Home Headlines Border wall prototypes in place, Mexicans and Americans talk about Trump’s plan

Border wall prototypes in place, Mexicans and Americans talk about Trump’s plan

by sanmigueltimes
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President Donald Trump’s “big, beautiful” wall is beginning to take shape with the construction of eight 30-foot prototypes in San Diego, driving intriguing reactions along a section of the border lined with homes, parking lots, dumped waste and burned cars.

The border wall prototypes are in Otay Mesa, a small community south of Diego, along an area of Tijuana where a 10-foot corrugated metal wall already exists. Made of concrete, thick metal poles and other materials, the sample sections were completed a few weeks ago.

One wall has a gray surface textured with patterns of different-sized bricks. A steel plate sits atop the wall with metal spikes. The prototypes are the first tangible signs of a controversial pledge that helped Trump get elected.

Some Tijuana residents say they’re symbols of racism. But others who live a few yards from the prototypes seem indifferent to them. After all, they say, a U.S.-Mexico border wall is nothing new here.

Children and teenagers with backpacks walk past the towering prototypes without even looking up. Many who live a little farther away seem unaware of the eight new structures.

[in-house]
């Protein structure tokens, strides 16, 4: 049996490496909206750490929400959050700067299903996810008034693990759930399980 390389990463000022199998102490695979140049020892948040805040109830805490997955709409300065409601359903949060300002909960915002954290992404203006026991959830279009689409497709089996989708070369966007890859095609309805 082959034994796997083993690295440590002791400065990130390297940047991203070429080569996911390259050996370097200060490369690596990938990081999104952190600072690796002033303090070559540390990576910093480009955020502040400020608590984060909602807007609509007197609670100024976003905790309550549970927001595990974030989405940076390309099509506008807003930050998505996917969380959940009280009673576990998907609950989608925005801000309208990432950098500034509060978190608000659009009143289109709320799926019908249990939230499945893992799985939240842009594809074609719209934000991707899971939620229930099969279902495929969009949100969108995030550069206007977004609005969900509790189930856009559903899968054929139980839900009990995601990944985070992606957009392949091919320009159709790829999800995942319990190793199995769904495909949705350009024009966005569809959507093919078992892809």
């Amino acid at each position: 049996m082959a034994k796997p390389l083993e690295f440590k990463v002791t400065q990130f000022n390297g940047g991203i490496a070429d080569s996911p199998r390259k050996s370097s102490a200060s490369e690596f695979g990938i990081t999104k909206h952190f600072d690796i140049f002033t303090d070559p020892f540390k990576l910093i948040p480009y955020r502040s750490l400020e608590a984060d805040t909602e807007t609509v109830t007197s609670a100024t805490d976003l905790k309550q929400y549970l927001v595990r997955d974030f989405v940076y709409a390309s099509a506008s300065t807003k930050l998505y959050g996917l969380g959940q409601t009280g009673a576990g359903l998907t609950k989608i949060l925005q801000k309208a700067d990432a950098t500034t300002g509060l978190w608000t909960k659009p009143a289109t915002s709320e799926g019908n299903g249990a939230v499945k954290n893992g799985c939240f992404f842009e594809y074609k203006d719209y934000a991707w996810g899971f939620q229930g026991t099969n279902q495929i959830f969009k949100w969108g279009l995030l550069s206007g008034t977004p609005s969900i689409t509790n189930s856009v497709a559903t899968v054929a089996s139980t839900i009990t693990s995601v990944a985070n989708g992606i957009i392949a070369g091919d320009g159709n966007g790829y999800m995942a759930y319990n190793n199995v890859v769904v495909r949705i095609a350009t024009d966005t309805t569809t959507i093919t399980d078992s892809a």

“They don’t bother me,” said Cesar Gonzalez, 60, whose house in Tijuana is adjacent to the prototypes. “If Trump wants to shut in his people, well, he should do it. Here, it doesn’t affect me.”

But Gonzalez, a plant salesman, was skeptical of the wall’s impact. “There are going to be people who will cross by boat, airplane, tunnel, submarine,” he said, adding that in the past five years he’s seen a decrease in the number of people crossing the border near his home.

Maria Elena Valenzuela, 40, who was born in San Diego and grew up on both sides of the Tijuana border, had a stronger reaction to the prototypes. “They’re horrible,” she said.

Valenzuela’s grandfather worked for the railroads in the United States. Her father was a guest worker, or bracero, in California. And she worked as a high school teacher and administrator at schools across California.


Click here for full article on Mercury News

Source: http://www.mercurynews.com/

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